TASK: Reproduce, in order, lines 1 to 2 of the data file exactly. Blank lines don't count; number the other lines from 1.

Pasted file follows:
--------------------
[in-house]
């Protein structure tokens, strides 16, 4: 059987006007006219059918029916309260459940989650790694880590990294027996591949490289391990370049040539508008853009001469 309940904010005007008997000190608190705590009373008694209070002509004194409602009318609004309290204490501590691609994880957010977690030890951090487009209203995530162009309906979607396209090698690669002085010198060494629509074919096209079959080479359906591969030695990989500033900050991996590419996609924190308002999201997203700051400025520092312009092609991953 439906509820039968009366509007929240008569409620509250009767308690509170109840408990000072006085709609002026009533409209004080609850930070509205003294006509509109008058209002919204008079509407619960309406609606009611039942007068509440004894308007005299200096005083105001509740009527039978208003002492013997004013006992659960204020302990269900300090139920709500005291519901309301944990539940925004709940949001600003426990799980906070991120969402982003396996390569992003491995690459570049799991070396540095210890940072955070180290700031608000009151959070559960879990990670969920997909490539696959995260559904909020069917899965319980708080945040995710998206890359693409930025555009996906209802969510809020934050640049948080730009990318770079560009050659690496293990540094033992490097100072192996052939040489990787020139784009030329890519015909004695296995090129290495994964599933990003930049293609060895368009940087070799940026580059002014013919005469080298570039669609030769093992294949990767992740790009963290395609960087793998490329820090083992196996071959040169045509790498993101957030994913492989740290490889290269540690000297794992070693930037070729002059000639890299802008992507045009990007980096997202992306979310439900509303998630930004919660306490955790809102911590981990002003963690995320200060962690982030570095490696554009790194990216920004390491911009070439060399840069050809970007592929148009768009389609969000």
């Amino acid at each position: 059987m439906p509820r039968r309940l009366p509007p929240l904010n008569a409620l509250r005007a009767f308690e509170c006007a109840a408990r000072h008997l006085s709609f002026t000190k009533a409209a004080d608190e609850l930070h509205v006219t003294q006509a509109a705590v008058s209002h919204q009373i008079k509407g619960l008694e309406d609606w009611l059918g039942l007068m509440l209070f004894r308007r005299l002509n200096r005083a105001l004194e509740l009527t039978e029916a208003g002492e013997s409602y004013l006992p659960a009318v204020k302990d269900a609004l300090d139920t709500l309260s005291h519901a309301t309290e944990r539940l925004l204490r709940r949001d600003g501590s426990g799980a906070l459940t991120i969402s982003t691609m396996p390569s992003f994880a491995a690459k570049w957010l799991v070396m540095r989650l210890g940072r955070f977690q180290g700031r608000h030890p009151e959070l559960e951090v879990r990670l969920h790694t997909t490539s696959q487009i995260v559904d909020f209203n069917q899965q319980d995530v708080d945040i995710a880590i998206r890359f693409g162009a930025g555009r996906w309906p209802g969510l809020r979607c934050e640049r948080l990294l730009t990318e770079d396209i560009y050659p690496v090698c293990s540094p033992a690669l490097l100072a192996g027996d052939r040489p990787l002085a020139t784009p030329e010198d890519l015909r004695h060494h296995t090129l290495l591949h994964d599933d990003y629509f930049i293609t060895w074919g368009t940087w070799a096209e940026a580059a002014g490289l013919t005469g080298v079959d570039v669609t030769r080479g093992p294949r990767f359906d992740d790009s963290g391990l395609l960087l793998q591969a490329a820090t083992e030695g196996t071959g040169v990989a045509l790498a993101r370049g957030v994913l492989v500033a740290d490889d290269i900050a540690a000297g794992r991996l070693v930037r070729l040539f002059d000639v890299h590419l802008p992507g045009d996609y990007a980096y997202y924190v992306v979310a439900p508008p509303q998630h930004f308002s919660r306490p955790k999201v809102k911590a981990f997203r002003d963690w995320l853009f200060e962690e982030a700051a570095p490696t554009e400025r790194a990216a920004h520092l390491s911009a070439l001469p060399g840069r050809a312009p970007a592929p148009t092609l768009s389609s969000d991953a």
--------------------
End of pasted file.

[in-house]
């Protein structure tokens, strides 16, 4: 059987006007006219059918029916309260459940989650790694880590990294027996591949490289391990370049040539508008853009001469 309940904010005007008997000190608190705590009373008694209070002509004194409602009318609004309290204490501590691609994880957010977690030890951090487009209203995530162009309906979607396209090698690669002085010198060494629509074919096209079959080479359906591969030695990989500033900050991996590419996609924190308002999201997203700051400025520092312009092609991953 439906509820039968009366509007929240008569409620509250009767308690509170109840408990000072006085709609002026009533409209004080609850930070509205003294006509509109008058209002919204008079509407619960309406609606009611039942007068509440004894308007005299200096005083105001509740009527039978208003002492013997004013006992659960204020302990269900300090139920709500005291519901309301944990539940925004709940949001600003426990799980906070991120969402982003396996390569992003491995690459570049799991070396540095210890940072955070180290700031608000009151959070559960879990990670969920997909490539696959995260559904909020069917899965319980708080945040995710998206890359693409930025555009996906209802969510809020934050640049948080730009990318770079560009050659690496293990540094033992490097100072192996052939040489990787020139784009030329890519015909004695296995090129290495994964599933990003930049293609060895368009940087070799940026580059002014013919005469080298570039669609030769093992294949990767992740790009963290395609960087793998490329820090083992196996071959040169045509790498993101957030994913492989740290490889290269540690000297794992070693930037070729002059000639890299802008992507045009990007980096997202992306979310439900509303998630930004919660306490955790809102911590981990002003963690995320200060962690982030570095490696554009790194990216920004390491911009070439060399840069050809970007592929148009768009389609969000």